Research Highlights

Crystals could make efficient solar cells

Published online 9 February 2015

A new technology can produce a certain type of smooth crystals that may be as efficient as silicon in solar cells

Zeeya Merali

Cheap and easy-to-produce crystals could one day outperform silicon in solar cells and other electronic devices. An international team has shown that organolead trihalide perovskite crystals have the potential to conduct as effectively as silicon, if the crystals are prepared using a new technique outlined in Science1.  

Recently, engineers have found that cells made from perovskite crystals are almost as good at transforming energy from sunlight into electricity as the most established solar cell materials — with an efficiency of about 20%. 

Now Osman Bakr, a materials scientist at the King Abdullah University of Science and Technology (KAUST) in Saudi Arabia and his colleagues have grown particularly smooth perovskite crystals. This is important because defects in the crystals can obstruct the flow of charges, reducing the efficiency of a solar cell.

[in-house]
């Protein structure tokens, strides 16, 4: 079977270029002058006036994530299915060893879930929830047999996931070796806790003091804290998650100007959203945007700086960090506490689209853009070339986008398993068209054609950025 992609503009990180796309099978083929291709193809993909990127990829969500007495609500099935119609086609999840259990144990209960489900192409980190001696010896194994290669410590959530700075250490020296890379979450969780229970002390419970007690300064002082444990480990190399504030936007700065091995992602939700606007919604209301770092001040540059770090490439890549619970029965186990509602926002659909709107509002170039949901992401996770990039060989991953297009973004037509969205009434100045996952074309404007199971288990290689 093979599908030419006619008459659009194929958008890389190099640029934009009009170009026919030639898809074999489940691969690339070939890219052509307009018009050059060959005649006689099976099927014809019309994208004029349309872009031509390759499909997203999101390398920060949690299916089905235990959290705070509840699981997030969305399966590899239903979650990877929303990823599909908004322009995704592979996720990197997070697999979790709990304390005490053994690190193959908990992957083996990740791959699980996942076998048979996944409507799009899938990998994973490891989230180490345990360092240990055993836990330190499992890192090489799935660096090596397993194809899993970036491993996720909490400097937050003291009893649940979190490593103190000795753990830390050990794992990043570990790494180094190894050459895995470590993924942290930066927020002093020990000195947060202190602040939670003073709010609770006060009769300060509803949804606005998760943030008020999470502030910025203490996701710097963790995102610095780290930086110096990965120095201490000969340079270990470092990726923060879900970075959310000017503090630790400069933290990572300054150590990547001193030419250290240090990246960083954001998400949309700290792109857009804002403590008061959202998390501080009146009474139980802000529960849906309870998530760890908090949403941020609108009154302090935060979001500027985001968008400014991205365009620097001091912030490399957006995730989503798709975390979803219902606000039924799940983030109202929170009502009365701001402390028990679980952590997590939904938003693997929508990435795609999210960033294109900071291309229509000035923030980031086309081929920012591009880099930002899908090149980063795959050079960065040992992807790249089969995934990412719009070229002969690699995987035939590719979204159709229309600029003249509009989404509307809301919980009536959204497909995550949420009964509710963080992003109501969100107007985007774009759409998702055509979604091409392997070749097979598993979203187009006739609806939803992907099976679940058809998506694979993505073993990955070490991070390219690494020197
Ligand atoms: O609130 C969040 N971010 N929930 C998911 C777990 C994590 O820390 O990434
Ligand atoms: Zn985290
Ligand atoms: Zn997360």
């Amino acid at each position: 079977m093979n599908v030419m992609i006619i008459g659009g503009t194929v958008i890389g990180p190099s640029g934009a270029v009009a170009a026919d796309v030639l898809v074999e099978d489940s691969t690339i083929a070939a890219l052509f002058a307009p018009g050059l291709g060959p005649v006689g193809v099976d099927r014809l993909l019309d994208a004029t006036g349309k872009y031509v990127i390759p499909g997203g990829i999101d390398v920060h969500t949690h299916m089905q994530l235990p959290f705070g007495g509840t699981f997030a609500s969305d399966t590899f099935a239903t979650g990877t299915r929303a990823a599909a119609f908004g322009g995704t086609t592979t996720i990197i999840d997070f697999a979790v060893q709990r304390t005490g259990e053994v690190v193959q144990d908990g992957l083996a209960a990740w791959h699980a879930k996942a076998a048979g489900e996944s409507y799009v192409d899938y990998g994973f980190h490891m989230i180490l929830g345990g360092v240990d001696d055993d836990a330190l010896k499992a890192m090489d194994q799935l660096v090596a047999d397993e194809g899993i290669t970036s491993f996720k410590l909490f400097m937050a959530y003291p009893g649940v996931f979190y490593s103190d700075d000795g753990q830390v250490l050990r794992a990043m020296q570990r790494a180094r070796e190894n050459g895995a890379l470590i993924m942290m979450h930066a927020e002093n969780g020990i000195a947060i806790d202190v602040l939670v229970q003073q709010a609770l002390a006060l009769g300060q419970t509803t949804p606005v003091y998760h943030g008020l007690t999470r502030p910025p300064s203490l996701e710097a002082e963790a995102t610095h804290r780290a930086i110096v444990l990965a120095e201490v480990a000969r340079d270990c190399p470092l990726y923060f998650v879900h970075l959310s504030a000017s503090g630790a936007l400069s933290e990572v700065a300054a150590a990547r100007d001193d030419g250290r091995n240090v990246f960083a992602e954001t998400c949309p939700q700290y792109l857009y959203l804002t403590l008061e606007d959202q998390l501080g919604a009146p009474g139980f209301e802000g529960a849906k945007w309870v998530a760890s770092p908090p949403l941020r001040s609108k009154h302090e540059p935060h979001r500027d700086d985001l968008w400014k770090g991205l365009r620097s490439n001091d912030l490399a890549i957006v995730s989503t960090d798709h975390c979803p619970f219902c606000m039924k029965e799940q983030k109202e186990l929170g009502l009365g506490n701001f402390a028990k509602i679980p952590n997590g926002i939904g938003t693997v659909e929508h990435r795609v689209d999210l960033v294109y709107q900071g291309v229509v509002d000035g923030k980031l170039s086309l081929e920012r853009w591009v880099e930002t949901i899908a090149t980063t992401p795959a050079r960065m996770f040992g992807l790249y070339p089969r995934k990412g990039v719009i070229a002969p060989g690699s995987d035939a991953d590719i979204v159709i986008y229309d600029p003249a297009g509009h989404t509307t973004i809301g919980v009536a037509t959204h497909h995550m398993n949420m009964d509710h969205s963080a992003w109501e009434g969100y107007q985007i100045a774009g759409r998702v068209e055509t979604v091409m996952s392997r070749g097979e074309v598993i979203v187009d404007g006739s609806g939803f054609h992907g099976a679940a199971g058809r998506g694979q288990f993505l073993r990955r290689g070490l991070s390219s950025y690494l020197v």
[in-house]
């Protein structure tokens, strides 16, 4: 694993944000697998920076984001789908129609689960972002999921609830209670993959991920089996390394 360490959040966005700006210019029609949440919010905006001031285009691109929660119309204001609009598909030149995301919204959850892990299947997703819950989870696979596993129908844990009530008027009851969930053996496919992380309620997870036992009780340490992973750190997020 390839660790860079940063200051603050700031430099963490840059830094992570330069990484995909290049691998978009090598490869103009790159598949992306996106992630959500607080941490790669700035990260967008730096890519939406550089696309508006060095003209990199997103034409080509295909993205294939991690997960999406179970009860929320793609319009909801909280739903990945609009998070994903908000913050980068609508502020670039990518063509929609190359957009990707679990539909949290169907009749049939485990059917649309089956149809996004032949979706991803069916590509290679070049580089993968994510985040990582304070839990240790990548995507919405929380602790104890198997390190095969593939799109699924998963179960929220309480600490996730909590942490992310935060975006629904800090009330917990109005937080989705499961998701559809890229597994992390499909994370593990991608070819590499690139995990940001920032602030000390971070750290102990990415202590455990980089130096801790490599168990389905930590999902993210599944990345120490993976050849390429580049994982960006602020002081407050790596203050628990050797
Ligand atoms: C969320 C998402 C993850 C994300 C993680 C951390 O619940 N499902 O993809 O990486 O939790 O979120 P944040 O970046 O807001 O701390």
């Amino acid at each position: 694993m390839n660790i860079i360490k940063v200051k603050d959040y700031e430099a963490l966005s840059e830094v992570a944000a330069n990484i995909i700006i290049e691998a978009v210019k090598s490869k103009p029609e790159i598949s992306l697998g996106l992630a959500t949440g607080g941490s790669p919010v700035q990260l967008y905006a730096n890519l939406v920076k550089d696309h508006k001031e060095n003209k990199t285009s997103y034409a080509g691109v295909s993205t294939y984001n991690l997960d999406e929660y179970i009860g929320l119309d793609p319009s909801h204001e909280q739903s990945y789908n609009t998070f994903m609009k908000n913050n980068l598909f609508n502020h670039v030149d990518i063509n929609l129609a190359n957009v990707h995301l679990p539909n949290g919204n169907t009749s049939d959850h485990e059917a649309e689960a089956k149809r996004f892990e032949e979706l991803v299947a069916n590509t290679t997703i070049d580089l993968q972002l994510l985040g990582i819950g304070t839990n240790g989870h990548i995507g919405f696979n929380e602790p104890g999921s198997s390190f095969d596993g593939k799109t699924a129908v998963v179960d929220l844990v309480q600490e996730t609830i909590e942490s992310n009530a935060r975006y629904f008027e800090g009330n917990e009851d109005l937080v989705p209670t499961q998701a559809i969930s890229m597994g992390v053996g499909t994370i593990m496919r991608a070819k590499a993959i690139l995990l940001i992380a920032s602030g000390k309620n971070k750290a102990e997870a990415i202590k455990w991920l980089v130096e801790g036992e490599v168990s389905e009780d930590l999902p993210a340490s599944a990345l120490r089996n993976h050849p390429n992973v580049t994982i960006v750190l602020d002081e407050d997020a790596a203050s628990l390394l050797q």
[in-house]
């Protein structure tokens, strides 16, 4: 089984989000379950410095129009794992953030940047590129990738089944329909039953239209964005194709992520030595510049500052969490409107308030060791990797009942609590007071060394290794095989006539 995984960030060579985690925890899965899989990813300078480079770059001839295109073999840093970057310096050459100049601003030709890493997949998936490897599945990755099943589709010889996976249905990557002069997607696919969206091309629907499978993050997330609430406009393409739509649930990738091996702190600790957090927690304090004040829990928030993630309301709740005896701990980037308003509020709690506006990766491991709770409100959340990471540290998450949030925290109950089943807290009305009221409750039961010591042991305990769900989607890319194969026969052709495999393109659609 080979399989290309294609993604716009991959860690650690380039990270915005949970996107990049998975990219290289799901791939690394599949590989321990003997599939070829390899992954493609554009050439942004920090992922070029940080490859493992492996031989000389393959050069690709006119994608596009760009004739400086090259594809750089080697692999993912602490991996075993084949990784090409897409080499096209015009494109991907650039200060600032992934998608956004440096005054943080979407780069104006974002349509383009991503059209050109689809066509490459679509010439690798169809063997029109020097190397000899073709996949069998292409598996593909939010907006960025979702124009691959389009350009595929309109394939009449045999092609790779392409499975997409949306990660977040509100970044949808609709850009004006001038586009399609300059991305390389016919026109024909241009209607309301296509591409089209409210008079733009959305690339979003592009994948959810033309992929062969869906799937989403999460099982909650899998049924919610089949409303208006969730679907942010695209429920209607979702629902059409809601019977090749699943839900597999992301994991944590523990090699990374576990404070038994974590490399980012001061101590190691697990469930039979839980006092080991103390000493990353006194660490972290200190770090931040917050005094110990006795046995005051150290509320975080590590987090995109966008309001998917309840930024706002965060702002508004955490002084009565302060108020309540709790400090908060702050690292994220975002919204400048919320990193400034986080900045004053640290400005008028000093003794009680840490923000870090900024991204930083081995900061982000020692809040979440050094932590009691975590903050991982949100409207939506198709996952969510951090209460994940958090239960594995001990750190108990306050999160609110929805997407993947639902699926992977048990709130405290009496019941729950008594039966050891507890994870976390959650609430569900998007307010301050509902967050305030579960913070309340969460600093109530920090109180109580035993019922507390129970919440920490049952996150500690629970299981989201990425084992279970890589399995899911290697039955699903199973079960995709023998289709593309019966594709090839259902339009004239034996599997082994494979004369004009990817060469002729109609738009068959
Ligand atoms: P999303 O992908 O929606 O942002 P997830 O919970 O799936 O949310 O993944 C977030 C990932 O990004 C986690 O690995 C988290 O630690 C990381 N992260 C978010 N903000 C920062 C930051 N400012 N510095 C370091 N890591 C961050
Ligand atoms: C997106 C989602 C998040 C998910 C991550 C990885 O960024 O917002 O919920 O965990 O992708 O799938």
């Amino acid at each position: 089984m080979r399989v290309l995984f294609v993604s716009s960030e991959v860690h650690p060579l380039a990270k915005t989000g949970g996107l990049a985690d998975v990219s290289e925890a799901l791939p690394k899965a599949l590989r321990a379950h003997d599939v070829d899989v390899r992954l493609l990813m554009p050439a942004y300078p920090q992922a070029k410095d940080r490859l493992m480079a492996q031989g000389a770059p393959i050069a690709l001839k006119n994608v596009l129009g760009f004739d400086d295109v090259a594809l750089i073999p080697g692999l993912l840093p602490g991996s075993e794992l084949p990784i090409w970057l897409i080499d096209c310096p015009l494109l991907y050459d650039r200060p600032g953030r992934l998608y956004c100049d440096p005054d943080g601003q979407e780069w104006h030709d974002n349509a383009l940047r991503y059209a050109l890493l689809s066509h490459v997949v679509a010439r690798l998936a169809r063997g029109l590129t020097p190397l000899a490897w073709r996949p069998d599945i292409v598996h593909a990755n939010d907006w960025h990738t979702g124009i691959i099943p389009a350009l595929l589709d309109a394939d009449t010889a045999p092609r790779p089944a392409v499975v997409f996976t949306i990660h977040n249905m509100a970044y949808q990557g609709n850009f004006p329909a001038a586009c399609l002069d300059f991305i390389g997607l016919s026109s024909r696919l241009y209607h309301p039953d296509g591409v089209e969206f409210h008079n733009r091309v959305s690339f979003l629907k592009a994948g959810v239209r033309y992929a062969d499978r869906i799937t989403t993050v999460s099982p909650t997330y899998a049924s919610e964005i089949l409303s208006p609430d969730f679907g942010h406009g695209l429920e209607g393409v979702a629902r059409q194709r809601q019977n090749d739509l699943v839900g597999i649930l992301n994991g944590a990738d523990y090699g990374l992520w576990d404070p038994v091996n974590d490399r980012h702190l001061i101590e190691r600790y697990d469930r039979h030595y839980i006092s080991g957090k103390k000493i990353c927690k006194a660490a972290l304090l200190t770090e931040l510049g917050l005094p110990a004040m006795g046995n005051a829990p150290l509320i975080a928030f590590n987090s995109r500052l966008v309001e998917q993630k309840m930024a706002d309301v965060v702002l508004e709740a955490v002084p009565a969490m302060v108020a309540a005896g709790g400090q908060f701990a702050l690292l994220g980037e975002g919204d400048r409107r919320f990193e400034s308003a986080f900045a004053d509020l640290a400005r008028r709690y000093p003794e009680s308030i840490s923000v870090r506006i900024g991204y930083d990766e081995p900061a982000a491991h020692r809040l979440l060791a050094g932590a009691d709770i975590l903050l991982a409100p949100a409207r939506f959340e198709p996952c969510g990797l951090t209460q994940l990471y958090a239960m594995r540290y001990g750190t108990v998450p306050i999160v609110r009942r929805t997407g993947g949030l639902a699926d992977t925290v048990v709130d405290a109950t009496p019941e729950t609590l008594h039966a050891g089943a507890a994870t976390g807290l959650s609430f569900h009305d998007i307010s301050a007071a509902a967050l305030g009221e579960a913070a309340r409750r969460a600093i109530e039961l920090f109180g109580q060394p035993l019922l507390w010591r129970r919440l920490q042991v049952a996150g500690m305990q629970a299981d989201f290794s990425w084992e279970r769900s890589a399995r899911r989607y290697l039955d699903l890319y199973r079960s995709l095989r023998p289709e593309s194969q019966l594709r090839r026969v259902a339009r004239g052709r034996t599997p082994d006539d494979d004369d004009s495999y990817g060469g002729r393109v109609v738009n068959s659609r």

The crystals were made by mixing the compound’s ingredients in solution. Through a process of trial and error, the team found the perfect “antisolvent”, dichloromethane, which, when added to the mixture, caused all of its components to precipitate at the same rate and form smooth and large crystals with hardly any defects. 

Charges were able to travel tens of micrometres within the crystals before being obstructed — comparable to the highest grade silicon used in solar cells. “This shows that the performance of perovskite cells could be further improved and perhaps soon could surpass silicon-based solar cells,” says Bakr. 


  1. Shi, D. et al. Low trap-state density and long carrier diffusion in organolead trihalide perovskite single crystals. Science 347, 519–522 (2015).